Altoona Mirror, October 2, 2001 : Front Page

Publication: Altoona Mirror October 2, 2001

Altoona Mirror (Newspaper) - October 2, 2001, Altoona, Pennsylvania Sports: Matthews nets 3 RBIs to help Pirates winUfo: Youth newspaper carriers learn responsibility DIAltoona iMtrror © Copyright 2001TUESDAY, OCTOBER 2, 2001 500 newsstandU.S. alert to counter second wave Hearst Newspapers WASHINGTON — White House spokesman Ari Fleischer said Monday that there is no need for Americans to buy gas masks or stockpile antibiotics to combat any terrorist attacks involving chemicals or germ warfare. The spokesman said the Bush administration is doing “everything possible to make America as safe as can be.” adding: “The government is as prepared as possible to do as much as can be done.” Fleischer’s words of reassurance came a day after Attorney General John Ashcroft cited “a very serious threat of additional" terrorist attacks and White House Chief of Staff Andrew Card urged Americans to be alert to a follow-up attack with chemical or biological weapons. The Bush administration has been forth right with warnings that “threats remain,” Fleischer said. “The government is taking all steps necessary to counter those threats, including planning domestically at home.” But Fleischer said he didn’t know of any federal agencies providing federal em ployees with gas masks or vaccinations against contagious maladies such as anthrax or small pox — or of any federal agency urging the public at large to take the same precautions. President Bush, speaking to employees of the Federal Emergency Management Agency, said his administration continues to be alert to the possibility of a second wave of attacks. “We’re taking any threat seriously here at home,” Bush said, citing an FBI dragnet that has swept up more than 400 people, with “about 150 terrorists and their supporters” being arrested or detained in 25 different countries. The comments by the president and Fleischer followed a day of warnings by senior administration officials. Ashcroft said in a nationally televised interview on CBS News’ “Face the Nation" Sunday that “there is a very serious threat of additional problems now” from suspected terrorists in the United States. Please see Alert/Page AIQWAB ON TERR08ISM ■ Quadrennial Defense Review suggests homeland defense. PAGE AC ■ Jihad manual technical about sabotage ■ Pakistan's president: U.S. strike likely against Afghanistan. PAGE Cl Diocesan appeal denied By Phil Ray Staff Writer A sexual-abuse case against the Altoona Johnstown Catholic Diocese is near the end after the state Supreme Court, Monday refused further review of a jury verdict awarding more than $500,000 to a former Altoona man who says he was abused sexually by a priest, an Altoona attorney said Monday. Attorney Richard M. Serbin said the time has come to provide funds so 34-year-old Michael S. Hutchison Jr., now of Akron, Ohio, can receive treatment and care to help him deal with the abuse that occurred at the hands of the Rev. Francis Luddy. Duddy was the priest at the parish where Hutchison, his mother, father and two broth ers, worshiped, and he served as the boys’ godfather. Years later, Hutchison revealed he had been abused by Luddy, and in 1987, a lawsuit was brought against Luddy, St. Theresa’s parish and the Altoona-Johnstown Catholic Diocese. In 1994, A jury returned verdicts of more than $1.5 million in favor of Hutchison, but a protracted court battle has been waged since then, with the case moving several times between the state Superior and Supreme courts. In the latest series of rulings, the Superior Court upheld the $519,000 in compensatory damages Hutchison that was awarded by the Blair County jury. Please see Appeal/Page AIQ WESLACO PAPER MILL Longevity may factor into closing By Dan LEWERENZ The Associated Press TYRONE — For more than 120 years, the smokestacks of the Westvaco Corp. paper mill have defined this town’s skyline. TCie plant survived ups and downs in the paper industry, and it adapted to create new products and use recycled materials. But with the industry beset by cheap imports and a slowing economy, Westvaco decided to shut down the plant, one of many century-old mills being closed around the country as manufacturers concentrate production in newer, more efficient facilities. “The smaller machines in these old paper mills, some of them IOO years old, it’s just not feasible to put the money in them to try to compete with the newer mills built in the 1970s and ’80s,” said Willie Stout, central Pennsylvania representative for the Paper, Allied-Industrial, Chemical and Electrical Workers International Union, which represents most of the Tyrone mill workers. Please see Westvaco/Page A9 ‘Golden hour’ just got shorter Altoona Hospital opens trauma center By William Kibler Staff Writer In November 1999, Altoona Hospital announced plans to create a trauma center and got a scolding from the Pennsylvania Trauma Systems Foundation, which doesn’t like hospitals trumpeting trauma centers before they exist. Monday, after two years of speaking in code about expand ing and upgrading the emergency department’s building, equipment and staff, the hospital received the foundation’s formal designation as the state’s 28th trauma center, right on schedule. “We’re out of the closet,” said Simon Lampard, trauma surgeon and director of trauma and critical care. “Finally we can admit it.” Starting Monday, Altoona is the closest trauma center for a an area including parts of 14 counties, running through central Pennsylvania from Maryland to New York. State law requires emergency dispatchers to send all trauma victims from within this “catchment area” to Altoona, rather than to distant centers in Johnstown, Hershey, Danville, Krte anti Pittsburgh, which had shared the area. The territory should generate 500 to 800 calls per year, hospital officials said. And it will save lives by saving time. Health officials speak of the “golden hour,” the critical time after a traumatic injury by vehicle, industrial or farm accident or gun or knife injury when patients have the best chance to survive if they get help. Before now, the sometimes erratic weather on the mountain between here and Cambria County kept emergency helicopters from flying to Memorial Medical Center, Johnstown, officials said. Now a helicopter flight to Altoona or even a ground ambulance ride could save “significant” time, they said People in rural, underserved north central Pennsylvania often wait much of the golden hour before being discovered, said Cheri Rinehart of the Hospital & Healthsystem Association of Pennsylvania. And some injuries don’t allow as much as an hour, said Kathy O’Donnell, spokeswoman for the American College of Surgeons, which accredits trauma centers nationally but not in Pennsylvania. Please see Trauma/Page AIQ Mirror photos by Jason Sipes The trauma center (shown above) at Altoona Hospital is open for patients. At right: An overview of the hospital is shown from the STATMedEvac helicopter. Michigan marches out of Band Blast at last minute By Jay Young Staff Writer Altoona Area School District administrators and those associated with the high school band program are furious over the University of Michigan’s last-second decision to pull out of Friday’s annual Band Blast. In an unexpected move, Michigan band director Michael Haithcock called high school band director Larry Detwiler Thursday night to say Michigan would not make the trip to Altoona. Haithcock cited the expense of the trip and claimed Michigan never officially approved it. The 275-member Michigan band planked to visit Altoona before playing the Penn State-Michigan game Saturday. Penn State was notified Friday bhat only a pep band will come to Happy Valley. This came as a surprise to the Altoona school music parents, who organized the event for several months. The district’s athletic department had agreed to move the Mountain Lion-Erie Prep football game to Saturday to make Mansion Park available Friday. A four-page fax from the Michigan band dated July 24 states the band “was looking forward with great anticipation to our upcoming visifto Altoona High School.” “Notifying us one week before an event that has been carefully planned and marketed since August was very unprofessional, unethical and downright unacceptable,” district spokesman Tom Bradley said Mon day. “We thought we had the official word, but apparently it wasn’t official enough.” Haithcock did not return a call to his office early Monday afternoon, a message was left with his secretary, who said he would be available later in the afternoon. Please see Mlchlgan/Page A7 ■MMI DELIVERY Subscription or home delivery questions: 946-7480 or (800) 287-4480 22910 00050 BIG FOUR 0    14 Lottery numbers, A2 WEATHER Sunny, 71° ■ Forecast, A2 Altoona iHtrror HOJ-ADS.com We're white-hot! PFhe great combination! Call us today...Make money today. Ask for THE GREAT COMBINATION of MIRROR CLASSIFIEDS and HOT-ADS Phone (814) 946-7422 or fax us at (814) 946-7547 I< i.iii . QLOCAL 4 Business A5 Movies A4 Obituaries A9 Opinion A8 p SPORTS Local B4 Scoreboard B5 Classifieds C4-10 El DFE Mi H Still Comics D5 Community news D2 Puzzles D4 Television D4 INSIDE IN BUSINESS Federal Reserve expected to cut interest rates again when Open Market Committee meets today. PAGE A5 ;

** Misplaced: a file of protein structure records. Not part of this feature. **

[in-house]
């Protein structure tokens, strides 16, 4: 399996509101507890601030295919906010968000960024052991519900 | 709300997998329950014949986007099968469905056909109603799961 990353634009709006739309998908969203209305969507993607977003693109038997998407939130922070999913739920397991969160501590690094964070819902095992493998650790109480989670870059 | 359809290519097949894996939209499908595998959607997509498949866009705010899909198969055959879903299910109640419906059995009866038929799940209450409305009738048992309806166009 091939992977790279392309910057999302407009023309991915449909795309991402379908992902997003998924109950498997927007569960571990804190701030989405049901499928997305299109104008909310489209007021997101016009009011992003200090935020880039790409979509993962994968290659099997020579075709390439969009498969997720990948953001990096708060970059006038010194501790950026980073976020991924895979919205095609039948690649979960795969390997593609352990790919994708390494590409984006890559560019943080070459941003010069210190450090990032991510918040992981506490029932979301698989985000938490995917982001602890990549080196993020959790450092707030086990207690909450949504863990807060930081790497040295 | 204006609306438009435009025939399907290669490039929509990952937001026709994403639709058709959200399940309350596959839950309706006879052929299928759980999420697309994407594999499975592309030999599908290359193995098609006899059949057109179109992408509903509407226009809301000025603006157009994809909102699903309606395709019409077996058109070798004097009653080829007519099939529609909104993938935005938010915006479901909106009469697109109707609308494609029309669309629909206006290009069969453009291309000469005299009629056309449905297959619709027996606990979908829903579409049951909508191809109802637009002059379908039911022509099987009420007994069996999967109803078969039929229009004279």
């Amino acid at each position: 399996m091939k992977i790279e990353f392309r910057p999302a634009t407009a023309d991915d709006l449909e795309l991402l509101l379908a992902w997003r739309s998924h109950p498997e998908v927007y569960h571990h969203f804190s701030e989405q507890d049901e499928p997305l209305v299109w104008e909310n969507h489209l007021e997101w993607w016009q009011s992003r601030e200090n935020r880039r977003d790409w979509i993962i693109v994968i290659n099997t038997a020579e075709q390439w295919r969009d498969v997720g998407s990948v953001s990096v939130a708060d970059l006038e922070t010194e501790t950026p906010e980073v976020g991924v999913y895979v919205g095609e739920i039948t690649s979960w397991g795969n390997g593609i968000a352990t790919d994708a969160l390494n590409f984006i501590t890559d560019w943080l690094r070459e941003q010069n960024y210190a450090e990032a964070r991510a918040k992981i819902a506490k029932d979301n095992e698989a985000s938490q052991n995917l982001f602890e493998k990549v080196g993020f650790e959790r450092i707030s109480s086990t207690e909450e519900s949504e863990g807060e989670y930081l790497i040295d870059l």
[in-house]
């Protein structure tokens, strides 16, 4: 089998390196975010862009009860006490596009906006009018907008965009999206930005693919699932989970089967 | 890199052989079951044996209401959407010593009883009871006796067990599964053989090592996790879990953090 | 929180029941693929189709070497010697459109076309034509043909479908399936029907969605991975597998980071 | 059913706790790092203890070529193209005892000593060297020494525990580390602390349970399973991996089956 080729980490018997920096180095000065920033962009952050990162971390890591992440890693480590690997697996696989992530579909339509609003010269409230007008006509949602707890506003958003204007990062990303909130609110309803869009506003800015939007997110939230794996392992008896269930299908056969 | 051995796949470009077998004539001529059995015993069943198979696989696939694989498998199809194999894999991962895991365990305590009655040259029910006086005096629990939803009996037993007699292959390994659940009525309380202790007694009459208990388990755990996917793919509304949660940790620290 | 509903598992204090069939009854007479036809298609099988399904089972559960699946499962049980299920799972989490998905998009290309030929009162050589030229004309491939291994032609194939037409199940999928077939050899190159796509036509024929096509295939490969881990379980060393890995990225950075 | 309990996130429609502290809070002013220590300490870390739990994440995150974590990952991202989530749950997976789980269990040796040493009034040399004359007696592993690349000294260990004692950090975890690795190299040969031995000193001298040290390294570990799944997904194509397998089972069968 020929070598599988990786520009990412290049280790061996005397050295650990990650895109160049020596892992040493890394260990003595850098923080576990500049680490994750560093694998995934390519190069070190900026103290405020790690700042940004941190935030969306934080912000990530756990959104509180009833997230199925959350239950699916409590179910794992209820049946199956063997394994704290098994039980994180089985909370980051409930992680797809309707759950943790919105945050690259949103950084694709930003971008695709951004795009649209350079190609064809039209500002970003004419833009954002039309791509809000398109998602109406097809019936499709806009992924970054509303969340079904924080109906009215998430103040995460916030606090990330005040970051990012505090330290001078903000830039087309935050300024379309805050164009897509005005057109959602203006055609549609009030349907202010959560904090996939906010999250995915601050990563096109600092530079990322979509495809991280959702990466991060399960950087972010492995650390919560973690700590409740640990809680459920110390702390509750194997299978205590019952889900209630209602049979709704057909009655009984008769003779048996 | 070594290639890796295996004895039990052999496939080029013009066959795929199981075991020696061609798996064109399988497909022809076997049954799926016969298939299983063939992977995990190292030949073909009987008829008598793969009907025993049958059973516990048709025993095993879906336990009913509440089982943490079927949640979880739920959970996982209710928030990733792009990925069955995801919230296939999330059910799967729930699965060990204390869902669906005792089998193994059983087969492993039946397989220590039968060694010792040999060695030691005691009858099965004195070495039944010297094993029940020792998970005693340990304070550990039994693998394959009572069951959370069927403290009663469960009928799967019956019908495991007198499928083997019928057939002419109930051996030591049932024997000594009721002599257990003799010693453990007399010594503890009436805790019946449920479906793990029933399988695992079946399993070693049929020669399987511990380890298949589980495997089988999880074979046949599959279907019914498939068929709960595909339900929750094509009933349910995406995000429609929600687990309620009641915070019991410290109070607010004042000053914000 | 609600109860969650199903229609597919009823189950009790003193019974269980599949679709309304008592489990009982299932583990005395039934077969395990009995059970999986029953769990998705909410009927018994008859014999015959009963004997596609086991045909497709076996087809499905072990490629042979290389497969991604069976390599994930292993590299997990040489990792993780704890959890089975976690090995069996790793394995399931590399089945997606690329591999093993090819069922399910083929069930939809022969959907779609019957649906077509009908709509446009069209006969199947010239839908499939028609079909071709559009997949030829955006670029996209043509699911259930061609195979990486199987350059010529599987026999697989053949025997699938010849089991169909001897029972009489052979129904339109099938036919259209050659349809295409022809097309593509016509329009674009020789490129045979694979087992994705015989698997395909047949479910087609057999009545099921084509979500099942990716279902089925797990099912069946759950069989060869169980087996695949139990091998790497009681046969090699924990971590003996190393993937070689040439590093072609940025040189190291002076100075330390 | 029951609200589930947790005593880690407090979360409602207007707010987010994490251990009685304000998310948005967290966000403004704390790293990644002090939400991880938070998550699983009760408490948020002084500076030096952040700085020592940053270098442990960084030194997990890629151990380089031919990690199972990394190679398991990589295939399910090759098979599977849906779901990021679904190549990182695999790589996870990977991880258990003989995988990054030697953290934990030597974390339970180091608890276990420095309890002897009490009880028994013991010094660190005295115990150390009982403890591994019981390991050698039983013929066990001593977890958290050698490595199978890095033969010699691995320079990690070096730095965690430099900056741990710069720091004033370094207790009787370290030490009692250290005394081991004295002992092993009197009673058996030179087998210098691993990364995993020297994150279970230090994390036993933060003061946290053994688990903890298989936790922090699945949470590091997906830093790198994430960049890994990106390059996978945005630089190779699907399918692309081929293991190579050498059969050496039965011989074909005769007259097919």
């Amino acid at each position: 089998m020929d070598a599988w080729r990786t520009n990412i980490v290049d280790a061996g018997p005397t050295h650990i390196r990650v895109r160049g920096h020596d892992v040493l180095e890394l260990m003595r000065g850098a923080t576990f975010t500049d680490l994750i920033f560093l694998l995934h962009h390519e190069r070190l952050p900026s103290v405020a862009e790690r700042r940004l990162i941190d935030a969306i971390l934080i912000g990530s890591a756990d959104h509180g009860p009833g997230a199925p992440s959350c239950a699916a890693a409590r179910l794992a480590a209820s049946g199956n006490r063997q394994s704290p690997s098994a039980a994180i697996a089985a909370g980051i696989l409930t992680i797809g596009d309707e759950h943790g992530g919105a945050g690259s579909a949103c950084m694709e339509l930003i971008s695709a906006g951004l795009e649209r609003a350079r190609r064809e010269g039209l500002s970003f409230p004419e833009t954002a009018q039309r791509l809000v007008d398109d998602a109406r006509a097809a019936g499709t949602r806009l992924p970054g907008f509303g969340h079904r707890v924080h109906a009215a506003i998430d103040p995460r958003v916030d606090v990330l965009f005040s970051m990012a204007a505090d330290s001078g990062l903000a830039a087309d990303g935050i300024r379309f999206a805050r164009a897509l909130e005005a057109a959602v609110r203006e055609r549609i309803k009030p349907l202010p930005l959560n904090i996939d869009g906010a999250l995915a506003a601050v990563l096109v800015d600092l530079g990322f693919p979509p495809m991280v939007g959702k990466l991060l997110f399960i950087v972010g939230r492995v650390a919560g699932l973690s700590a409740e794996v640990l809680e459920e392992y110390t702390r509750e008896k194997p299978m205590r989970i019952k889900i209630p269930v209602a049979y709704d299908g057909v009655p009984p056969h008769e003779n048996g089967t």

• Ari Fleischer
  • Cheri Rinehart
  • Dan Lewerenz
  • Francis Luddy
  • Jason Sipes
  • John Ashcroft
  • Larry Detwiler
  • Michael Haithcock
  • Michael S. Hutchison Jr.
  • Phil Ray
  • Richard M. Serbin
  • Simon Lampard
  • Tom Bradley
  • William Kibler
  • Willie Stout

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Publication: Altoona Mirror

Location: Altoona, Pennsylvania

Issue Date: October 2, 2001